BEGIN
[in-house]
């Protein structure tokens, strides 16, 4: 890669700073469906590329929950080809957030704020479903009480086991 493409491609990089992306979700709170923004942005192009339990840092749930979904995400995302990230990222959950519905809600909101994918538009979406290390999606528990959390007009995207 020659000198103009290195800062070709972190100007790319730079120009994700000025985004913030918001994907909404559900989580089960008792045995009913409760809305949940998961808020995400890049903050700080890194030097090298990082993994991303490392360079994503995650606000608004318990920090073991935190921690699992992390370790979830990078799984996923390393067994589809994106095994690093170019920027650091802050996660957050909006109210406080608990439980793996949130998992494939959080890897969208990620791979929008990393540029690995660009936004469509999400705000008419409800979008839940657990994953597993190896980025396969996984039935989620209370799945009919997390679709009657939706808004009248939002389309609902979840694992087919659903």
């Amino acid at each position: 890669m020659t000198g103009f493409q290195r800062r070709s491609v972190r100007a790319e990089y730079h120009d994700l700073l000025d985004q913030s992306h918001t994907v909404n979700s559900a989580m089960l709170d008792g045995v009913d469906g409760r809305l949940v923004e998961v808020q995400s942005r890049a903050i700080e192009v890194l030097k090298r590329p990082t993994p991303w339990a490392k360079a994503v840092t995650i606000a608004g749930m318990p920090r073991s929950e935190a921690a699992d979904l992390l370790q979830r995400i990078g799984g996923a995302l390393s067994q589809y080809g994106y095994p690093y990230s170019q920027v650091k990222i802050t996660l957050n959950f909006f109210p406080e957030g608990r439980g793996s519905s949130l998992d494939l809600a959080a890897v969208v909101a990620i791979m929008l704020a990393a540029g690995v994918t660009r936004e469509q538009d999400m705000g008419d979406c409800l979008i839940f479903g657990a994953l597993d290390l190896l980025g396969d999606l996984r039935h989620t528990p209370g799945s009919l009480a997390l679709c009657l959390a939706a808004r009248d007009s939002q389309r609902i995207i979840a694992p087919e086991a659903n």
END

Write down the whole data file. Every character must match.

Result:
[in-house]
């Protein structure tokens, strides 16, 4: 890669700073469906590329929950080809957030704020479903009480086991 493409491609990089992306979700709170923004942005192009339990840092749930979904995400995302990230990222959950519905809600909101994918538009979406290390999606528990959390007009995207 020659000198103009290195800062070709972190100007790319730079120009994700000025985004913030918001994907909404559900989580089960008792045995009913409760809305949940998961808020995400890049903050700080890194030097090298990082993994991303490392360079994503995650606000608004318990920090073991935190921690699992992390370790979830990078799984996923390393067994589809994106095994690093170019920027650091802050996660957050909006109210406080608990439980793996949130998992494939959080890897969208990620791979929008990393540029690995660009936004469509999400705000008419409800979008839940657990994953597993190896980025396969996984039935989620209370799945009919997390679709009657939706808004009248939002389309609902979840694992087919659903």
């Amino acid at each position: 890669m020659t000198g103009f493409q290195r800062r070709s491609v972190r100007a790319e990089y730079h120009d994700l700073l000025d985004q913030s992306h918001t994907v909404n979700s559900a989580m089960l709170d008792g045995v009913d469906g409760r809305l949940v923004e998961v808020q995400s942005r890049a903050i700080e192009v890194l030097k090298r590329p990082t993994p991303w339990a490392k360079a994503v840092t995650i606000a608004g749930m318990p920090r073991s929950e935190a921690a699992d979904l992390l370790q979830r995400i990078g799984g996923a995302l390393s067994q589809y080809g994106y095994p690093y990230s170019q920027v650091k990222i802050t996660l957050n959950f909006f109210p406080e957030g608990r439980g793996s519905s949130l998992d494939l809600a959080a890897v969208v909101a990620i791979m929008l704020a990393a540029g690995v994918t660009r936004e469509q538009d999400m705000g008419d979406c409800l979008i839940f479903g657990a994953l597993d290390l190896l980025g396969d999606l996984r039935h989620t528990p209370g799945s009919l009480a997390l679709c009657l959390a939706a808004r009248d007009s939002q389309r609902i995207i979840a694992p087919e086991a659903n």